CARSON CITY — A bill that started out to abolish Columbus Day was amended Thursday by the Nevada Senate to set aside a separate day to honor indigenous people.
Senate Bill 105, heard by the Committee on Government Affairs in February, initially sought to replace the traditional Columbus Day recognized on the second Monday in October with an observance of “Indigenous Peoples Day.”
Sen. Tick Segerblom, a Las Vegas Democrat who sponsored the bill, said the intent was to recognize the contributions of Native Americans and honor the millions who died in conflicts with European settlers.
It was supported by Native Americans and other critics who object to the portrayal of the Italian-born explorer as a hero. They argued Columbus engaged in brutal acts against native peoples — and never set foot in North America but instead sailed around the Caribbean in the late 1400s.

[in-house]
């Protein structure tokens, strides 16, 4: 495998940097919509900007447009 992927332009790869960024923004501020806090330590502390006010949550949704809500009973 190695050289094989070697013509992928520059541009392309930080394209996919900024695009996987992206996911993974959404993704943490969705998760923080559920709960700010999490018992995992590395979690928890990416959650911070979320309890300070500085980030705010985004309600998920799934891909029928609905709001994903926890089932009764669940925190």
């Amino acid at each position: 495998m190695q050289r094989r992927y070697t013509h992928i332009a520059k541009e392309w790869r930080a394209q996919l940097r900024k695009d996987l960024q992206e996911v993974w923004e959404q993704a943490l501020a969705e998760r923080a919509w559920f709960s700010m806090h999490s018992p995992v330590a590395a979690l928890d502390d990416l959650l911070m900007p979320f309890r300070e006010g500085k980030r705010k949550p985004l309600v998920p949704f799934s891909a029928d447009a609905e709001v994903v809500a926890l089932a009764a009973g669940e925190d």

Some legislators, however, were hesitant to expunge Columbus from Nevada, which left the bill in limbo for months.
The amendment approved Thursday would authorize and request the governor to proclaim Aug. 9 as Indigenous People Day. The date coincides with International Day of the World’s Indigenous Peoples, which was established by the United Nations in 1994.
About two dozen cities across the country have opted out of Columbus Day in favor of Indigenous Peoples Day.
Though Columbus Day was declared a federal holiday in the 1930s, it’s an afterthought in Nevada, which instead celebrates its admission to statehood on Nevada Day.
Traditionally, Nevada Day is Oct. 31. In 1998, voters approved an advisory question to move the celebration to the last Friday in October.
The permanent change to a three-day weekend began in 2000.
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